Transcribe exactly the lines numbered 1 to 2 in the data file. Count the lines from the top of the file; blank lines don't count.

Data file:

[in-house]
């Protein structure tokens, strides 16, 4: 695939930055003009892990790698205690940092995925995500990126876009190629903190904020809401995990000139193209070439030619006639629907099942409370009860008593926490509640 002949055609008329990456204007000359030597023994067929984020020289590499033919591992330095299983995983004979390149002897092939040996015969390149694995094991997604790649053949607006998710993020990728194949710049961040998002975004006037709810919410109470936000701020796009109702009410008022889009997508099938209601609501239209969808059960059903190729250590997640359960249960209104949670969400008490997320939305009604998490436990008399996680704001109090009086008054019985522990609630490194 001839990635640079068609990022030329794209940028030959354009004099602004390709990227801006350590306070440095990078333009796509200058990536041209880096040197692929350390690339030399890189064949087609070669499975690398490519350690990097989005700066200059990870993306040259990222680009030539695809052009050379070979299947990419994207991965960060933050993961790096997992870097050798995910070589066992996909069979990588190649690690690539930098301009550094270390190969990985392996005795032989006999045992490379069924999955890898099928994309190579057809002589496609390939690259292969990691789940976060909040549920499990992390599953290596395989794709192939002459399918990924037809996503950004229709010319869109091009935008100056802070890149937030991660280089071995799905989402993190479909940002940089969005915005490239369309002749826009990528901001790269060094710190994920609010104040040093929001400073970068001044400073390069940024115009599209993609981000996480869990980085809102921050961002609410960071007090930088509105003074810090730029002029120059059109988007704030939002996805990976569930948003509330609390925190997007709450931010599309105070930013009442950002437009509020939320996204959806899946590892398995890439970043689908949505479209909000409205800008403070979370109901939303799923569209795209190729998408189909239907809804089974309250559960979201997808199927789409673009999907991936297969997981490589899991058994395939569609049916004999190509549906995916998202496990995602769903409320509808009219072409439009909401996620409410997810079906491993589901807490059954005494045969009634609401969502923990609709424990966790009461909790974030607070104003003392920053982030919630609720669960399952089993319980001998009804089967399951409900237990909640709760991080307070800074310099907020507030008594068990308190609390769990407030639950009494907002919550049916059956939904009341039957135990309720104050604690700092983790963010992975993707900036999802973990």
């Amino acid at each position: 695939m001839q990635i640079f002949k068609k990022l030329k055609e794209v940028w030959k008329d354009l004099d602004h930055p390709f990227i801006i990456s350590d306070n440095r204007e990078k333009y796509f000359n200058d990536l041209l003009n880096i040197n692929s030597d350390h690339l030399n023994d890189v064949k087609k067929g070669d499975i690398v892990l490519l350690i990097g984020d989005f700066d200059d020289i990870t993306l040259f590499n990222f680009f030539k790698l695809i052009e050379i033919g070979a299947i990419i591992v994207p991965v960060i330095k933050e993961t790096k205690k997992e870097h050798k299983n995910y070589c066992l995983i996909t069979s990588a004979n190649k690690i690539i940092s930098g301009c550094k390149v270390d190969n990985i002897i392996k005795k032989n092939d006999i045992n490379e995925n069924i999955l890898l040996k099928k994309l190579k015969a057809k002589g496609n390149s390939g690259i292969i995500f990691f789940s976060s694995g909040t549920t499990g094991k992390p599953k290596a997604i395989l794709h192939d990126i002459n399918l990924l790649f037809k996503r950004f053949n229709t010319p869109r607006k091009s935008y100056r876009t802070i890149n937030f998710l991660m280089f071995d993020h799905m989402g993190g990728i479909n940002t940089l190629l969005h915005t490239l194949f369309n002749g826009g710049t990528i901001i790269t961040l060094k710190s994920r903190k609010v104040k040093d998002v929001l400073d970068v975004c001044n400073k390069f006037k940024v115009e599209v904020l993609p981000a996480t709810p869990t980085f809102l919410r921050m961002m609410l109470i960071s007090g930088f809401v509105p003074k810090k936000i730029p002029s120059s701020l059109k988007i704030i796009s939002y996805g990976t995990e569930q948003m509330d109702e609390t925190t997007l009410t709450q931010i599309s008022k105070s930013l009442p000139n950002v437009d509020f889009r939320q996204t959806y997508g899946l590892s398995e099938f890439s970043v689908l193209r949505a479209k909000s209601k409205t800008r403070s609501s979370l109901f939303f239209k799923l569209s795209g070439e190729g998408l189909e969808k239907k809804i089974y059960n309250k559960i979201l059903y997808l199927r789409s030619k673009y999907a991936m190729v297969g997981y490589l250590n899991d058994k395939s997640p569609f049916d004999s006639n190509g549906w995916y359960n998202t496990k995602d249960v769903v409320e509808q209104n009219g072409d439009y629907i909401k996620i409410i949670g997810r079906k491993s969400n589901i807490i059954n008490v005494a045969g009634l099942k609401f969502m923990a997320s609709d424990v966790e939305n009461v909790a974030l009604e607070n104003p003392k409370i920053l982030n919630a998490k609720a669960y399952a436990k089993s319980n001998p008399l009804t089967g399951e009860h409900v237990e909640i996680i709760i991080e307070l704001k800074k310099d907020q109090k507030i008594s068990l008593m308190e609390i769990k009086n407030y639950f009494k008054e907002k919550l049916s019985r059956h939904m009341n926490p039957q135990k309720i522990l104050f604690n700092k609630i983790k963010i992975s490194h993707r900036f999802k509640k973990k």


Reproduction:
[in-house]
């Protein structure tokens, strides 16, 4: 695939930055003009892990790698205690940092995925995500990126876009190629903190904020809401995990000139193209070439030619006639629907099942409370009860008593926490509640 002949055609008329990456204007000359030597023994067929984020020289590499033919591992330095299983995983004979390149002897092939040996015969390149694995094991997604790649053949607006998710993020990728194949710049961040998002975004006037709810919410109470936000701020796009109702009410008022889009997508099938209601609501239209969808059960059903190729250590997640359960249960209104949670969400008490997320939305009604998490436990008399996680704001109090009086008054019985522990609630490194 001839990635640079068609990022030329794209940028030959354009004099602004390709990227801006350590306070440095990078333009796509200058990536041209880096040197692929350390690339030399890189064949087609070669499975690398490519350690990097989005700066200059990870993306040259990222680009030539695809052009050379070979299947990419994207991965960060933050993961790096997992870097050798995910070589066992996909069979990588190649690690690539930098301009550094270390190969990985392996005795032989006999045992490379069924999955890898099928994309190579057809002589496609390939690259292969990691789940976060909040549920499990992390599953290596395989794709192939002459399918990924037809996503950004229709010319869109091009935008100056802070890149937030991660280089071995799905989402993190479909940002940089969005915005490239369309002749826009990528901001790269060094710190994920609010104040040093929001400073970068001044400073390069940024115009599209993609981000996480869990980085809102921050961002609410960071007090930088509105003074810090730029002029120059059109988007704030939002996805990976569930948003509330609390925190997007709450931010599309105070930013009442950002437009509020939320996204959806899946590892398995890439970043689908949505479209909000409205800008403070979370109901939303799923569209795209190729998408189909239907809804089974309250559960979201997808199927789409673009999907991936297969997981490589899991058994395939569609049916004999190509549906995916998202496990995602769903409320509808009219072409439009909401996620409410997810079906491993589901807490059954005494045969009634609401969502923990609709424990966790009461909790974030607070104003003392920053982030919630609720669960399952089993319980001998009804089967399951409900237990909640709760991080307070800074310099907020507030008594068990308190609390769990407030639950009494907002919550049916059956939904009341039957135990309720104050604690700092983790963010992975993707900036999802973990």